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  • In the past couple of years, smart cities have been a key focus area of the Indian government. Till date, 90 cities have been selected by the Ministry of Urban Development under the Smart Cities Mission launched in July 2015. In Round I, 20 cities were selected, followed by 13 in the Fast Track Round and 27 in Round II. Recently, in June 2017, another 30 cities were selected under Round III. Together, these 90 cities will entail investments worth over Rs 1.2 trillion..

  • The selected cities have begun to make some headway, though there is still a long way to go. About 55 cities have incorporated city-level special purpose vehicles (SPV) for implementing projects. Further, 23 cities have appointed project management consultants (PMCs). Requests for proposals for appointing PMCs have been floated in another 22 cities.
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  • As of June 2017, about 800 projects (Rs 340 billion) have been identified by the 60 cities selected under Round I, Fast Track Competition and Round II. However, the progress has been slow with nearly 80 per cent of these projects still at the DPR or tendering stage. Projects worth only about Rs 10 billion have been completed while projects worth about Rs 45 billion are under implementation.

  • Meanwhile, several cities have begun deploying smart technologies to efficiently provide civic services. Cities such as Hyderabad, Surat, Coimbatore, Bengaluru, Mangalore, Delhi, Mumbai and Chennai have launched initiatives for the deployment of advanced communications systems, intelligent traffic management systems, smart meters, GIS and GPRS for solid waste management, online billing systems, mobile-based complaint redressal systems, etc.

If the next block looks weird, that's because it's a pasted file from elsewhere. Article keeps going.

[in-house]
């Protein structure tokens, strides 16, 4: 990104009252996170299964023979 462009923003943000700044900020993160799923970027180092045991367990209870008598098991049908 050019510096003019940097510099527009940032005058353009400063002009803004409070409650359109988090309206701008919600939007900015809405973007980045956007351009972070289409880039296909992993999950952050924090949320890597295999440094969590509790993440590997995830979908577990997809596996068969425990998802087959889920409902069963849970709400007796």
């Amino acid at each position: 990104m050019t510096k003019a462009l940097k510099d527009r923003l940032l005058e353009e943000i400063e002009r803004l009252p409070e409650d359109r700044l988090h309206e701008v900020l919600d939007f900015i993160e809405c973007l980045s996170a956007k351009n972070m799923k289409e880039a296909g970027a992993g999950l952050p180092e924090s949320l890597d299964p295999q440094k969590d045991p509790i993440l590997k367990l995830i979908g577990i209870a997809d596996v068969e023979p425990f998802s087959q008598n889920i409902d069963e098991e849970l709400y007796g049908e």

• At the same time, several new smart cities such as Gujarat International Finance Tec-City, Naya Raipur and Lavasa are already being developed as model cities through private sector participation. In addition, seven smart cities are under development as part of the Delhi-Mumbai Industrial Corridor.

  • The concept of smart cities is not new globally. There are a number of successful case studies in Europe, such as Amsterdam, Barcelona, and Copenhagen, from which experience can be drawn. In fact, the Indian government has already collaborated with several international agencies and companies for technical assistance. These include International Enterprise Singapore, the US Trade and Development Agency, the French Agency for Development, the German House for Research and Innovation, SCANIA, Sweden and Xylem, USA.

  • Efforts are also being made to mobilise funds through innovative financing models. A total of 94 cities have been accorded credit ratings to garner investor interest. Of these, 55 have a rating of BBB and above. Another noteworthy step has been the introduction of the value capture financing (VCF) model in February 2017. The globally used model is based on the government's right to claim a part of the increase in asset value resulting from its investments.

  • There are, however, a number of issues and concerns that continue to slow down the uptake of projects. These include delays in the clearance and approval of projects, lack of coordination between different stakeholders, poor financial health of urban local bodies, and lack of investments in capacity building.

  • The mission of this conference is to analyse recent trends and developments, highlight the key opportunities, discuss execution strategies and examine the future outlook for smart cities. The conference will showcase global case studies as well as noteworthy solutions and technologies. It will also provide a platform to share experiences and exchange views and opinions.
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